More Buybacks on the Way in the Packaging Industry
With fewer M&A opportunities, we think industry buyback activity will increase through 2017.
Between 2005 and 2012, the 12 U.S. packaging firms we cover-- AptarGroup (ATR), Ball (BLL), Bemis (BMS), Crown Holdings (CCK), International Paper (IP), MeadWestvaco (MWV), Owens-Illinois (OI), Packaging Corporation of America (PKG), Rock-Tenn (RKT), Sealed Air (SEE), Silgan Holdings (SLGN), and Sonoco Products (SON)--repurchased a cumulative $9.3 billion of their own stock versus paying out $8.3 billion in cash dividends and spending $10.1 billion on net acquisitions. As such, buybacks play an important role in packaging companies' capital-allocation decisions. Our research shows that the industry's approach to buybacks varies considerably by company, and only a few companies have a record of retiring a meaningful number of shares and consistently buying back stock at attractive prices. In the coming years, we expect less merger and acquisition activity in the domestic packaging industry along with steady free cash flow generation, which should support continued use of buybacks as a means of returning shareholder cash.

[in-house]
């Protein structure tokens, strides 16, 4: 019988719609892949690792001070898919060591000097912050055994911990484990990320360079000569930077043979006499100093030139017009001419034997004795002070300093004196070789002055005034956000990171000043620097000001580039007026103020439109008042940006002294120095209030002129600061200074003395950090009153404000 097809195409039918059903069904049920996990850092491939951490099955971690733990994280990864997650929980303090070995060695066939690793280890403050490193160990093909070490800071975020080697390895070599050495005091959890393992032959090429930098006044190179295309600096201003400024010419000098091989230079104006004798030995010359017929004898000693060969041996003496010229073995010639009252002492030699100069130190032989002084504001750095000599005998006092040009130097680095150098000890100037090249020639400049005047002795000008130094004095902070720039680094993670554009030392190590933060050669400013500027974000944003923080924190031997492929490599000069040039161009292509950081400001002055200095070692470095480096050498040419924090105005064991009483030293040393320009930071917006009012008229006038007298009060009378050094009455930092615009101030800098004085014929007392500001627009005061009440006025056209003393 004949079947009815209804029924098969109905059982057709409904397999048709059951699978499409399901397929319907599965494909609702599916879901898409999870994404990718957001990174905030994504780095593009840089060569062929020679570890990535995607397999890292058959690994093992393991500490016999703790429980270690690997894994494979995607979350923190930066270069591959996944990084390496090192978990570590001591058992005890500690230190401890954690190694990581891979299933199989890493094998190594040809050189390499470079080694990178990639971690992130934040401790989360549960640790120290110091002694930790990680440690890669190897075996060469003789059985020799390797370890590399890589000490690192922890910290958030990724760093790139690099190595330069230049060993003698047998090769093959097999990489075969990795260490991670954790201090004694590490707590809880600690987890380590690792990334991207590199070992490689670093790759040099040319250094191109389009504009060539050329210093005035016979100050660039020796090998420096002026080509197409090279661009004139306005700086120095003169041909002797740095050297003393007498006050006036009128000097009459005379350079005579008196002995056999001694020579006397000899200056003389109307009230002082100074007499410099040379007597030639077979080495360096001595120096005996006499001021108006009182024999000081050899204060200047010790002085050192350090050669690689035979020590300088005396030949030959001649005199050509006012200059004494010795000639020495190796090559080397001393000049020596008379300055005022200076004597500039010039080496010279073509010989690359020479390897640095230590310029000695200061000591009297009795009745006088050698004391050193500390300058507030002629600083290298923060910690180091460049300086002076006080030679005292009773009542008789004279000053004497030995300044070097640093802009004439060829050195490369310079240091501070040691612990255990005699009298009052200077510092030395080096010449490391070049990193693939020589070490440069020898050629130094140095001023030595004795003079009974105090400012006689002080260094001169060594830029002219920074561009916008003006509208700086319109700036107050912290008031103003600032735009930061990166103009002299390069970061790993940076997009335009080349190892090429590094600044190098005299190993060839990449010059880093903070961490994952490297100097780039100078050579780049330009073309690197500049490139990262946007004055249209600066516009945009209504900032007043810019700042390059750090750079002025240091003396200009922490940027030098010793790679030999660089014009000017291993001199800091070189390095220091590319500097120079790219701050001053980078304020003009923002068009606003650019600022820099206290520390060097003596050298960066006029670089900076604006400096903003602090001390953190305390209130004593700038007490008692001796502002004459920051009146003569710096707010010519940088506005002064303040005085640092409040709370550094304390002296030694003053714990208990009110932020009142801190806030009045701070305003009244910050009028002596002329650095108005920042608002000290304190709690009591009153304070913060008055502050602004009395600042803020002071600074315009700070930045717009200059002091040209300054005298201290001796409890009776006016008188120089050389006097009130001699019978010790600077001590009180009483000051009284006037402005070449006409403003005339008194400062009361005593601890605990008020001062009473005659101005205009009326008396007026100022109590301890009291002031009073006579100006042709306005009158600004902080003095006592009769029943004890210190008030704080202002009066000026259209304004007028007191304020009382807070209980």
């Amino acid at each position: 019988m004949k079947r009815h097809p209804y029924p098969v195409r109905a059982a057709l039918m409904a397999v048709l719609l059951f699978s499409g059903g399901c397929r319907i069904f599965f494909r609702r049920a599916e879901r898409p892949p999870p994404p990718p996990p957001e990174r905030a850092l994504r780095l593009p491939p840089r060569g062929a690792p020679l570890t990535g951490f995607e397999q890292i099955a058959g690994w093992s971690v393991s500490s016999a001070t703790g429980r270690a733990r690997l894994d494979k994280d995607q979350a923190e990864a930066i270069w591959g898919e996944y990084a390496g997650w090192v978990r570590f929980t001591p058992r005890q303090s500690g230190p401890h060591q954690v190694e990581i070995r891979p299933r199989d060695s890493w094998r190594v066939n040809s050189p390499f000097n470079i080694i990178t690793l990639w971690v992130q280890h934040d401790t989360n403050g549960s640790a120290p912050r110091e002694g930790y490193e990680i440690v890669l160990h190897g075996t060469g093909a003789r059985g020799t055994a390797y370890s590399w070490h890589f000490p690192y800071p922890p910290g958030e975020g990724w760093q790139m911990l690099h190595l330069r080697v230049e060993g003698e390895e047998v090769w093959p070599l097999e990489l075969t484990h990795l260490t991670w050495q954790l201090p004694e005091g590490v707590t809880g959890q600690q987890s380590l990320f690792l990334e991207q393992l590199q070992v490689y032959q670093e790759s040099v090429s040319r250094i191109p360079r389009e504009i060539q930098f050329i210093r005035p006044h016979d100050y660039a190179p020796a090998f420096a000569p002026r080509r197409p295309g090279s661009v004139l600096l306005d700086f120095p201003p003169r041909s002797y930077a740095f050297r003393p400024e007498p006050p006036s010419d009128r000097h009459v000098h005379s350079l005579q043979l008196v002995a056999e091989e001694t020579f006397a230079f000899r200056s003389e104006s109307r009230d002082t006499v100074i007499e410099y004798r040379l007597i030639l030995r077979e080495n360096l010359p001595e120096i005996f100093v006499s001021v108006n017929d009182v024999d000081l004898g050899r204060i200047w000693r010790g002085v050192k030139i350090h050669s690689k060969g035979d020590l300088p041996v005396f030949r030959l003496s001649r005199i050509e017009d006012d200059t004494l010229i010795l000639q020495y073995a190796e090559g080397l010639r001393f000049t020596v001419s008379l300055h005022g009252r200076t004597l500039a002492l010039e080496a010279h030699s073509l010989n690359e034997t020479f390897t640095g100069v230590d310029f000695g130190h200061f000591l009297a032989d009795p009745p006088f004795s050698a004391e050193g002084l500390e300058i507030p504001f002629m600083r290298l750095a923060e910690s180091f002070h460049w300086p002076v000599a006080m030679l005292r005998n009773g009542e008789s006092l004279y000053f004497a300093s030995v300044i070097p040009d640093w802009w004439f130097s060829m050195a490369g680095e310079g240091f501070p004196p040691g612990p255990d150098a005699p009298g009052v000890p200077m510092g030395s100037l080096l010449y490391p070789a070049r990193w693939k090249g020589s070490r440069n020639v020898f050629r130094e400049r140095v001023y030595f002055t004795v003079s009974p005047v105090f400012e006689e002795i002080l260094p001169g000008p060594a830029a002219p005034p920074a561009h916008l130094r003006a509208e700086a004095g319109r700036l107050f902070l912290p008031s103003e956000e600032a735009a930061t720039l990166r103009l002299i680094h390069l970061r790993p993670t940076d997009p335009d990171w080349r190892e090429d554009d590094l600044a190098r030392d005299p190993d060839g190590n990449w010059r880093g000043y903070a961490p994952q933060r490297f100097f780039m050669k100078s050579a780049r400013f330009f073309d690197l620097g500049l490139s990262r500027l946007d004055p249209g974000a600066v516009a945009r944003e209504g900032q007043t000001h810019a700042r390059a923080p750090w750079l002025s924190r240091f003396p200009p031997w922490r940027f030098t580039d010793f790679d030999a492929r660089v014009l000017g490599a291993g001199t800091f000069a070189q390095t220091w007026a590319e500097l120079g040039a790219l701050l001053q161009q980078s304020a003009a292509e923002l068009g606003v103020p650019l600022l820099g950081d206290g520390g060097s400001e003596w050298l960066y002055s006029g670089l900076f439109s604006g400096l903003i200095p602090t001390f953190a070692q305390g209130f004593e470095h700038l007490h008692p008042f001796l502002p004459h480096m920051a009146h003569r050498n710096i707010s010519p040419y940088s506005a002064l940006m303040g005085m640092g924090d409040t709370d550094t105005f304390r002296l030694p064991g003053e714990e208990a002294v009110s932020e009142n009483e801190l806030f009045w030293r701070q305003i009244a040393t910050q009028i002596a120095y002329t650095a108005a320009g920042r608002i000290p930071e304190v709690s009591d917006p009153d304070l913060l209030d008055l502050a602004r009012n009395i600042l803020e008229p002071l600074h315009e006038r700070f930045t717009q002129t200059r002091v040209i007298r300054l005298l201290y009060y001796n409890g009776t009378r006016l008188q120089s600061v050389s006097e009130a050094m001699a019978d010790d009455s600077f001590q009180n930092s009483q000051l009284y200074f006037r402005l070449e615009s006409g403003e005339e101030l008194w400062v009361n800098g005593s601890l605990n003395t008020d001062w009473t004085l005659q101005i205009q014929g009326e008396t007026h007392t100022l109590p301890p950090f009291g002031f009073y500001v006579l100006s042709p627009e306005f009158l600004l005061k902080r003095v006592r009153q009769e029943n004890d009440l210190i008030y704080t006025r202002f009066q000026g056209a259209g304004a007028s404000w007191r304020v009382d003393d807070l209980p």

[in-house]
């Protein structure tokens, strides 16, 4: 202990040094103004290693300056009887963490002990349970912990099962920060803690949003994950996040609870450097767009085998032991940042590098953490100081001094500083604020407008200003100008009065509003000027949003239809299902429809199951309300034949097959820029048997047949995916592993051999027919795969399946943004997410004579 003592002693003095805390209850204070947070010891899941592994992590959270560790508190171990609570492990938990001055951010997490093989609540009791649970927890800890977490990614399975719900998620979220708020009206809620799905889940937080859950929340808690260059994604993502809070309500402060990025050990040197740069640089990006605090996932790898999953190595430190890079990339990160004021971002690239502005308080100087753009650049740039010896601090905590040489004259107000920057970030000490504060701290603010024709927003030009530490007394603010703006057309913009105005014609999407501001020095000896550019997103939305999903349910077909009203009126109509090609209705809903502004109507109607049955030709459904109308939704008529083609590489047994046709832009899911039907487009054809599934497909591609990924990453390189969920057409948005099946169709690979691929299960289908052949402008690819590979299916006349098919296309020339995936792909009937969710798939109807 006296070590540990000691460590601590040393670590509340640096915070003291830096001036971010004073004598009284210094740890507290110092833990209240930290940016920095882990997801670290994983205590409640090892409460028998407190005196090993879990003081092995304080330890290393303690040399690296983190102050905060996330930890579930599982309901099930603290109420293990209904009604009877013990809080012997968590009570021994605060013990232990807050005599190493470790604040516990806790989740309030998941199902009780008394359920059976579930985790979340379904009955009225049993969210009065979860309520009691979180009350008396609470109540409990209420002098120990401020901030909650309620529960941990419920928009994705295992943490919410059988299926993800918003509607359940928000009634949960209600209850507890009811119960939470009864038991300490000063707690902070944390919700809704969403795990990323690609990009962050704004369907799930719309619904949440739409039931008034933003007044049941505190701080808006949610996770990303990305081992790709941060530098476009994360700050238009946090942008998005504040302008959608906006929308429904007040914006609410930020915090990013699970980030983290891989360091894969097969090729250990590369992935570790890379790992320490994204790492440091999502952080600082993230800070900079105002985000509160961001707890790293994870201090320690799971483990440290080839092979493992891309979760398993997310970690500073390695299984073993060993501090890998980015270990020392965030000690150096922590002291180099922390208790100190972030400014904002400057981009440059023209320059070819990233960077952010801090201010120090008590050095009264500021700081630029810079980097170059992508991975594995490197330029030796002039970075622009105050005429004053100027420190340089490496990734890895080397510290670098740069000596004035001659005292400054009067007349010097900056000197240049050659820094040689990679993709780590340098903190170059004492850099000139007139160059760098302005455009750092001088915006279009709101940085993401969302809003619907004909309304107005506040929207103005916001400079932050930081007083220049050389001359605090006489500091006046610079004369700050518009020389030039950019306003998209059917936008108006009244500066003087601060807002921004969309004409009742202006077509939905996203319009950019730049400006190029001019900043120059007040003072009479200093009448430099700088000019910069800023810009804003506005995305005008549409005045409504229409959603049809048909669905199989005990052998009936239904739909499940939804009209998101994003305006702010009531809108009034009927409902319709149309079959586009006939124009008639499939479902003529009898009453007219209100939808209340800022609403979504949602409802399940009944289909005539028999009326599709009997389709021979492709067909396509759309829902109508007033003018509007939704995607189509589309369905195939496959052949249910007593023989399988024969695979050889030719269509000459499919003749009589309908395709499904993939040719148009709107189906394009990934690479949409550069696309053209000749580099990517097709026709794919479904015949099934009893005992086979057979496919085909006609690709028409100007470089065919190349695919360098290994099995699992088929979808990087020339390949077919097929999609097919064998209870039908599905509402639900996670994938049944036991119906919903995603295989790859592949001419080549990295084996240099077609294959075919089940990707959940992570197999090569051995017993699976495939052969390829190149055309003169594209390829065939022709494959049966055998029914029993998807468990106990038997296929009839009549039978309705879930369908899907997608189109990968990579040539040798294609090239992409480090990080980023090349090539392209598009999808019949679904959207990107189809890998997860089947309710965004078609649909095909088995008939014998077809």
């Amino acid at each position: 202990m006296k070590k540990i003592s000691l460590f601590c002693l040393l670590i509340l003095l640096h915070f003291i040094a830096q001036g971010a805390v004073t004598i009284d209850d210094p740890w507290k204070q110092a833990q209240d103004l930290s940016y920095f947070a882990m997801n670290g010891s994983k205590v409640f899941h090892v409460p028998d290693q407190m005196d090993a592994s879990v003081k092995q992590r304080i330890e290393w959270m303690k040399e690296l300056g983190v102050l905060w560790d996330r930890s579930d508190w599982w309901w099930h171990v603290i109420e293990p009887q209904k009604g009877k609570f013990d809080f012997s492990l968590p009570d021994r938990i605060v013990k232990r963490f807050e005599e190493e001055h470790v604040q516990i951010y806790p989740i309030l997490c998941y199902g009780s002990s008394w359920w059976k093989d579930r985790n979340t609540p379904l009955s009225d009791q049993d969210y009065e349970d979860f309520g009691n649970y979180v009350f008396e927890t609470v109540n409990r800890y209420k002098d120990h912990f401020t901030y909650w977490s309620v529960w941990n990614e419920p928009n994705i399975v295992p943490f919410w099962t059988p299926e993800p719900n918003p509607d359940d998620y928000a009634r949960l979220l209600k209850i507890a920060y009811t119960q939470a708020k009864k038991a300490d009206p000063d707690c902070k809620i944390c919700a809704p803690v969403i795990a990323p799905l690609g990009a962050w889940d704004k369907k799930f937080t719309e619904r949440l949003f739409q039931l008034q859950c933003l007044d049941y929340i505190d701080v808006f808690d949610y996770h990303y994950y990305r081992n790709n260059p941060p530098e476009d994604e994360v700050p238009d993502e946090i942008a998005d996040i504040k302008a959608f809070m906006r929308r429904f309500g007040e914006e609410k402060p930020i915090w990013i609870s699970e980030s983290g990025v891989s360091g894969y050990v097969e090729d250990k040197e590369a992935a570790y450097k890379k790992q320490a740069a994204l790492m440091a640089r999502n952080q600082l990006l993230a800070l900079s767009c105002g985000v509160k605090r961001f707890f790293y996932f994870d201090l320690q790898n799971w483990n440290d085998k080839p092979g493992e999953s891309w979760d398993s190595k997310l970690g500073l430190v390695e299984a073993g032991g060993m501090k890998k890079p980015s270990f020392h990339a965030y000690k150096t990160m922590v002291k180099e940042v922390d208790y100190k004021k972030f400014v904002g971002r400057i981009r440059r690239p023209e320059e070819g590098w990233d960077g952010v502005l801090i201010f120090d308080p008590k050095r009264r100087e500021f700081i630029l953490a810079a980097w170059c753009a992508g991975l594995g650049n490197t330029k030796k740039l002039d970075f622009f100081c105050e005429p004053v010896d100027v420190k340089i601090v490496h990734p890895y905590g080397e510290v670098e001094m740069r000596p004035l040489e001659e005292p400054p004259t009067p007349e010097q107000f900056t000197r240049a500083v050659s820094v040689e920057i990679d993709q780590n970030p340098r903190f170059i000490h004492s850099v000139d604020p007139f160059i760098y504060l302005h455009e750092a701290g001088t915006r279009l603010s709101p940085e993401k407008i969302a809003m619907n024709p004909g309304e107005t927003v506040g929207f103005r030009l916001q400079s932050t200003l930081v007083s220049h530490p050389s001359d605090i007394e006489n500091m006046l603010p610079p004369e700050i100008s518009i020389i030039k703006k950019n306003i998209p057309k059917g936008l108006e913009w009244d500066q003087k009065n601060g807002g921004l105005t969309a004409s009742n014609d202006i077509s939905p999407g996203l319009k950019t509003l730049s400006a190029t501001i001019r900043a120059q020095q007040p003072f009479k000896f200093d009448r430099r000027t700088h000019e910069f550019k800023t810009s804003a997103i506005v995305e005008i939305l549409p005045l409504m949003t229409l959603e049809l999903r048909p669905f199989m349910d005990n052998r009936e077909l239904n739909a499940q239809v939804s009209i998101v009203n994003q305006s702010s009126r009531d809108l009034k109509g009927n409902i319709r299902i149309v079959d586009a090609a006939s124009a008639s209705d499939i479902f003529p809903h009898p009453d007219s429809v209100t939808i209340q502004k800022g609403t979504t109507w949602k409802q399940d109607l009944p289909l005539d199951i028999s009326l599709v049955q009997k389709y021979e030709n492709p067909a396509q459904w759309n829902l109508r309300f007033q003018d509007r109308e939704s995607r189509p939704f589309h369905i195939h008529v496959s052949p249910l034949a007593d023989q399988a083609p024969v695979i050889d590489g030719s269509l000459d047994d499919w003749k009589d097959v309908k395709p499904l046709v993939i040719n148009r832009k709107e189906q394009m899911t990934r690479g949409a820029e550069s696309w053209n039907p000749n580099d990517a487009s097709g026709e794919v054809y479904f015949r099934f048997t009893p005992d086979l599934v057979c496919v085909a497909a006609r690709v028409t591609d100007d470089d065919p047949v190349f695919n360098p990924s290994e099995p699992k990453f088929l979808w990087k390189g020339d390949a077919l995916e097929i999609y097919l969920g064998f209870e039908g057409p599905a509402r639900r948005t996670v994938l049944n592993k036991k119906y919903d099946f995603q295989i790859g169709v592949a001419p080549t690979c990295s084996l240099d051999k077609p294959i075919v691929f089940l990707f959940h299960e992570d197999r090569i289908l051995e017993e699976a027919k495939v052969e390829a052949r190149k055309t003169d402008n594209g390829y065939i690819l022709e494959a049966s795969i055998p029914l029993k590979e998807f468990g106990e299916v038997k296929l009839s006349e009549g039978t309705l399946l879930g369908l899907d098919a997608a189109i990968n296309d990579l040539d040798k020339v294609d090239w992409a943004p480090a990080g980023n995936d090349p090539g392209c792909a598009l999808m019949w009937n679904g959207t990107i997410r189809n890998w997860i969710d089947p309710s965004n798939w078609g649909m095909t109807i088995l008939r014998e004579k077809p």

The Rise in Repurchases
In 1982, the enactment of Securities and Exchange Commission Rule 10b-18 provided companies with a safe harbor from potential lawsuits relating to the large-scale repurchase of their own stock as long as certain conditions were met. Since then, and especially over the past 15 years, share repurchases (also known as buybacks) have become an increasingly important tool for U.S.-based companies to return cash to shareholders.
Todd Wenning does not own (actual or beneficial) shares in any of the securities mentioned above. Find out about Morningstar’s editorial policies.